C++ or Python

Nick Dumas drakonik at gmail.com
Sat Jun 28 02:53:14 CEST 2008


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Kurda Yon wrote:
> I would like to know what are advantages of Python in comparison with C
> ++? In which cases and why Python can be a better tool than C++?
> 
> Thank you!
I'm a relative novice, so I couldn't tell you about deeply hidden
features or tricks, but there are a few advantages which influence my
choice to code in Python.

1) Portability. A well-written Python app is 100% system agnostic.
Sometimes, you just have to get dirty and make calls directly to the
system, but if you're creative, you can make do with pure Python calls.
This means that there's no porting of code. You don't have to maintain a
version for *nix's, a version for Windows XP, a version for Vista, and a
version for OS X. Although different versions for each allow for
fine-tuned optimization for individual systems, it's a hell of a lot of
work to take care of all that code.

A subset of this is that Python isn't compiled. With C++, even if your
code is completely system agnostic, you must compile a linux version, a
win32 (and nowadays, maybe even a 64) version, and a map version. With
each added compilation, you add the potential for bugs, breakage, and
other nastiness.

2) Python's coding style. This is a really broad category and great
subjective. I LOVE the whitespace coding. It makes code blocks really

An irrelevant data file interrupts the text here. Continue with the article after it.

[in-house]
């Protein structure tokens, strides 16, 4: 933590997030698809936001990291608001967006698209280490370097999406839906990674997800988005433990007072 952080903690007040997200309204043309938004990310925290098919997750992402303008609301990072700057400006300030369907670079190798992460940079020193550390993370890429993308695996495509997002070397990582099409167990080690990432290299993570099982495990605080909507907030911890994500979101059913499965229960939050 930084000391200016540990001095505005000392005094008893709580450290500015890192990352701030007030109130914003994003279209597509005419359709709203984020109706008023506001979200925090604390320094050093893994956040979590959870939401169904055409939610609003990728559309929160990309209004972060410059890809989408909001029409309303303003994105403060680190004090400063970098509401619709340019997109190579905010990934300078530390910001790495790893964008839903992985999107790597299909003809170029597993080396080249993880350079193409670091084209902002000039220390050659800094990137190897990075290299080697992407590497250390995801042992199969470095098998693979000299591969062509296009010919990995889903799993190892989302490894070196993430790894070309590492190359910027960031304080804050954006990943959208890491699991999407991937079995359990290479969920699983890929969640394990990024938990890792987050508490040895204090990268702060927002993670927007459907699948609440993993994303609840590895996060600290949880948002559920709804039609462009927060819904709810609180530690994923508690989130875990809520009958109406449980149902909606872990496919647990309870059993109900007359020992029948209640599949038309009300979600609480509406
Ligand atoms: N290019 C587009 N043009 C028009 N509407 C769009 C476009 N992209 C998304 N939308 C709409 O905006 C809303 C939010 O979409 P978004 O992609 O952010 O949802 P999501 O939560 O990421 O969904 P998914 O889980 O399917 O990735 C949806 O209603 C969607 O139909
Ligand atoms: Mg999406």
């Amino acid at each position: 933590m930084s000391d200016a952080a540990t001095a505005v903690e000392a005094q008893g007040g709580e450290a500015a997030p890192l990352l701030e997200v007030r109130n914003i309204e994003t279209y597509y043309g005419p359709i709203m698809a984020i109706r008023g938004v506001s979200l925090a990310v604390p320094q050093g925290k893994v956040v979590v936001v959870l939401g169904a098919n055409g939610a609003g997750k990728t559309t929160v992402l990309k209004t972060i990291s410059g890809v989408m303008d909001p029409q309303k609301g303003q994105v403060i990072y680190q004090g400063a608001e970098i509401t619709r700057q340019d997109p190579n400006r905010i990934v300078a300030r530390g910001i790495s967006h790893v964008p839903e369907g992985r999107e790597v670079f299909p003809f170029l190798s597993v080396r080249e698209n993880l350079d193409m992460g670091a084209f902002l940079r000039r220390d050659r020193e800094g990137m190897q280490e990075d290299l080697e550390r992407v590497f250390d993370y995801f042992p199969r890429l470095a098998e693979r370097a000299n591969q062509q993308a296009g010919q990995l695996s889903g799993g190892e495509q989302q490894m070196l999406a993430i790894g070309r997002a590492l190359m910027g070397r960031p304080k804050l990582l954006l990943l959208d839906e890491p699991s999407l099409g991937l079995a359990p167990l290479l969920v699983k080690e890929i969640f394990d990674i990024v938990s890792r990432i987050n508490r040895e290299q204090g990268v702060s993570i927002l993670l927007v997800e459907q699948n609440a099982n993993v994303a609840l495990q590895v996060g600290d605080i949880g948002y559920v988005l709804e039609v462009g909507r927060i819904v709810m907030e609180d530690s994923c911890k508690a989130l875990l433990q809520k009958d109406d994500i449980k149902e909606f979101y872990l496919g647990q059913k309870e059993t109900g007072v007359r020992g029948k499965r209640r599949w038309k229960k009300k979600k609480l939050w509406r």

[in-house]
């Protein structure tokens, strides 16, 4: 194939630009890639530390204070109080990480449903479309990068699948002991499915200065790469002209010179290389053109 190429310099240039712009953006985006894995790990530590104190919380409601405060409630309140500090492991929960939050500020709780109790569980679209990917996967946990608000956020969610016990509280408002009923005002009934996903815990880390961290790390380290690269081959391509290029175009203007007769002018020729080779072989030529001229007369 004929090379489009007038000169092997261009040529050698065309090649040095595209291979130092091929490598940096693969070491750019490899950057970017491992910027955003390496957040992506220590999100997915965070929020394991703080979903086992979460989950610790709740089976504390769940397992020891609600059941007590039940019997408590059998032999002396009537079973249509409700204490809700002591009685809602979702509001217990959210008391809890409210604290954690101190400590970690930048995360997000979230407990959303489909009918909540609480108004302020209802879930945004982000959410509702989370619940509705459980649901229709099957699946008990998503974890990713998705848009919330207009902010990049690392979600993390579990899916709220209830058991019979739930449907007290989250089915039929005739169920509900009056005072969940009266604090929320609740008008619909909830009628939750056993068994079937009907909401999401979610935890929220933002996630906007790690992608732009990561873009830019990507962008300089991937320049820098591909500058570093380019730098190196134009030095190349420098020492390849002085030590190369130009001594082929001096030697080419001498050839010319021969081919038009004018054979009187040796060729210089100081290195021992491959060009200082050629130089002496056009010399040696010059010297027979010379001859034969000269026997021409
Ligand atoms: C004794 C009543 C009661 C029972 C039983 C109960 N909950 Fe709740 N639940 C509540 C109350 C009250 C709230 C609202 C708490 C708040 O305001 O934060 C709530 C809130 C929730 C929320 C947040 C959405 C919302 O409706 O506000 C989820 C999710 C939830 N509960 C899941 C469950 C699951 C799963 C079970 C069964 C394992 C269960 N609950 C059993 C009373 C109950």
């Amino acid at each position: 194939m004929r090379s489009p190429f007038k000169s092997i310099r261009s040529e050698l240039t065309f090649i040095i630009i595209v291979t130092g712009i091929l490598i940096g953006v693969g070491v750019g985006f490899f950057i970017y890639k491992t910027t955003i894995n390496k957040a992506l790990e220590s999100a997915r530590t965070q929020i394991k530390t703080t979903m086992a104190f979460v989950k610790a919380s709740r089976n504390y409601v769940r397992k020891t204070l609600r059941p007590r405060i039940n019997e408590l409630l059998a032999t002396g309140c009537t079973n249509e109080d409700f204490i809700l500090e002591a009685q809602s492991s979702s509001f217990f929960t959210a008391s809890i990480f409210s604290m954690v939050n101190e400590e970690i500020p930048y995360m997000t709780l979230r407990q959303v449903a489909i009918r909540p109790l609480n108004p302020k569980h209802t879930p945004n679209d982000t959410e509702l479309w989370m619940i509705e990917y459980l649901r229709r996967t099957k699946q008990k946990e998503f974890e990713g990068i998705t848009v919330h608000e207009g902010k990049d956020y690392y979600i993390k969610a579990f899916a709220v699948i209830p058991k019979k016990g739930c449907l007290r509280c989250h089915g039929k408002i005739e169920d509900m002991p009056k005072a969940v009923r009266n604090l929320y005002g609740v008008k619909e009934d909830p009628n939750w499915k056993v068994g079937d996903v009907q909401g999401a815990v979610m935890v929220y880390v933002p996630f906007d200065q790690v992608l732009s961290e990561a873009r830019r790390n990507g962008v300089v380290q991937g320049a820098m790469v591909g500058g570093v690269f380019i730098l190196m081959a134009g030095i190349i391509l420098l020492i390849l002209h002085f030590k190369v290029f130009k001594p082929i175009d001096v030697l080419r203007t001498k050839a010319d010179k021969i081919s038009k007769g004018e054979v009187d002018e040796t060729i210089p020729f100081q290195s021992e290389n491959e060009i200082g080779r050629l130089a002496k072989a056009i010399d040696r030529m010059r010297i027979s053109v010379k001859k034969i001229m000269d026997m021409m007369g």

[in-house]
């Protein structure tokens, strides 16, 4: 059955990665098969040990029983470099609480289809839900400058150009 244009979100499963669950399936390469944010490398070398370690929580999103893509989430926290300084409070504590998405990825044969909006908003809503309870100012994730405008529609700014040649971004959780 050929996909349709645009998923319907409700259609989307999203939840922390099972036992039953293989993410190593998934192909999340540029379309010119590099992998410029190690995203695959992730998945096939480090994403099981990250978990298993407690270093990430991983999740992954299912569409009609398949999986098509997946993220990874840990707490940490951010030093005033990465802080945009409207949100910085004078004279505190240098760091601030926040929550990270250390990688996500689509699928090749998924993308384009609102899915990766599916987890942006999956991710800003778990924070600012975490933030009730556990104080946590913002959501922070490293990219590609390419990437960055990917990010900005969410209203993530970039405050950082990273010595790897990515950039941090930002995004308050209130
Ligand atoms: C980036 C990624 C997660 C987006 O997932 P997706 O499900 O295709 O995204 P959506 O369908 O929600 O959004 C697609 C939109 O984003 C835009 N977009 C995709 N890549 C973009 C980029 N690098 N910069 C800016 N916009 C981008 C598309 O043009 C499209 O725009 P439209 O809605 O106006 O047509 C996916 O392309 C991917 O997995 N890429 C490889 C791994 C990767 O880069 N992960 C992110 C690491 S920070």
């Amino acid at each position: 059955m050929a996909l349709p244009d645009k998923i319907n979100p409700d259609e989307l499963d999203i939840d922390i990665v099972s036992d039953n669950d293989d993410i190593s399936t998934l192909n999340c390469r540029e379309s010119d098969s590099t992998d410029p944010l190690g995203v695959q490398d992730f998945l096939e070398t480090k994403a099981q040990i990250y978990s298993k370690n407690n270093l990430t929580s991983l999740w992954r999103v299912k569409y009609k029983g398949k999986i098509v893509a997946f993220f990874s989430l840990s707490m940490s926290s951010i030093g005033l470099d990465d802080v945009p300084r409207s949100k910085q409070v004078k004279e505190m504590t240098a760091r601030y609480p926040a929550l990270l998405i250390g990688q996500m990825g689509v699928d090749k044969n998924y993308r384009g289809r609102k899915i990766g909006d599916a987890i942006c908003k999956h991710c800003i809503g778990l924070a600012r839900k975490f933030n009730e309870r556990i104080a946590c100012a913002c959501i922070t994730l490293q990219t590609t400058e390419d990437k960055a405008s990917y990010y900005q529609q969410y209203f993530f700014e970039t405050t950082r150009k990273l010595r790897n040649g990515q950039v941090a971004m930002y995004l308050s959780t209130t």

look like blocks. Loops and if-elif-else blocks are clearly defined, and
it helps for maintenance, and it just makes my code look pretty.

Python also looks like English. My familiarity with the language has
some to do with it, but I can just READ the code. I don't have to write
down numbers and then look back to the code and try to interpret the
code. It reads like English.

3) I suppose it's sorta cheating to add Python's interpreted-language
status again, but it's worth reiterating, and an excellent example of
this will be illustrated by this story:

For one of my classes, we're allowed to do any kind of project we wanted
(assuming it was something school appropriate). I decided to code a
Dungeons and Dragons 3.5 Character stat generator in Python. On the day
my project was evaluated, I realized there was a bug in my code. Because
of some funky index slicing, numbers were being cut off. Thanks to
Python being interpreted rather than compiled, I was able to correct the
bug ON SITE, and present the properly functioning code.

4) Extensive libraries. Python has a vast, active community developing
libraries for just about anything you could ant. Pygame, Scipy,
wxPython, any kind of toolkit for any kind of job imaginable. The ease
of obtaining these tools helps me spend time on exercising my creativity
and coding skills, rather than spending time trying to find libraries
that do what I need.

Your mileage may vary, but for me, Python provides a reliable, portable
platform for things that I want or need. Yeah, for heavy-duty things
like gaming, heavy gaming, not tetris or Snake, C or C++ where memory
management is more available to the programmer is preferable. But for
everyday "I need to make a tool in 15 minutes" needs, Python's perfect.
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